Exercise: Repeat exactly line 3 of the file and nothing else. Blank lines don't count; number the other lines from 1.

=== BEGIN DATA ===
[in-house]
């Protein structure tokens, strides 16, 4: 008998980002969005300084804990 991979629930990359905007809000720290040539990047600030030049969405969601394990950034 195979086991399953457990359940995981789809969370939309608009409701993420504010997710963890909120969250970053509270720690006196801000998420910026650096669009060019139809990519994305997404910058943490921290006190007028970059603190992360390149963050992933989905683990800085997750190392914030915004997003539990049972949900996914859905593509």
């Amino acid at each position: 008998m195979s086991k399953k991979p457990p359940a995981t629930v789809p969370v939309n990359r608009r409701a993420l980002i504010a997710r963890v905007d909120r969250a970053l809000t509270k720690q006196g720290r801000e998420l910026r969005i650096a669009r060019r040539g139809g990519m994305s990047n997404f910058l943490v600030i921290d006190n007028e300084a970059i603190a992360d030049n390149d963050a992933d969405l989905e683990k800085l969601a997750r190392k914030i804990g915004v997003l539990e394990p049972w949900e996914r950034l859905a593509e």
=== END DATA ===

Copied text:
């Amino acid at each position: 008998m195979s086991k399953k991979p457990p359940a995981t629930v789809p969370v939309n990359r608009r409701a993420l980002i504010a997710r963890v905007d909120r969250a970053l809000t509270k720690q006196g720290r801000e998420l910026r969005i650096a669009r060019r040539g139809g990519m994305s990047n997404f910058l943490v600030i921290d006190n007028e300084a970059i603190a992360d030049n390149d963050a992933d969405l989905e683990k800085l969601a997750r190392k914030i804990g915004v997003l539990e394990p049972w949900e996914r950034l859905a593509e």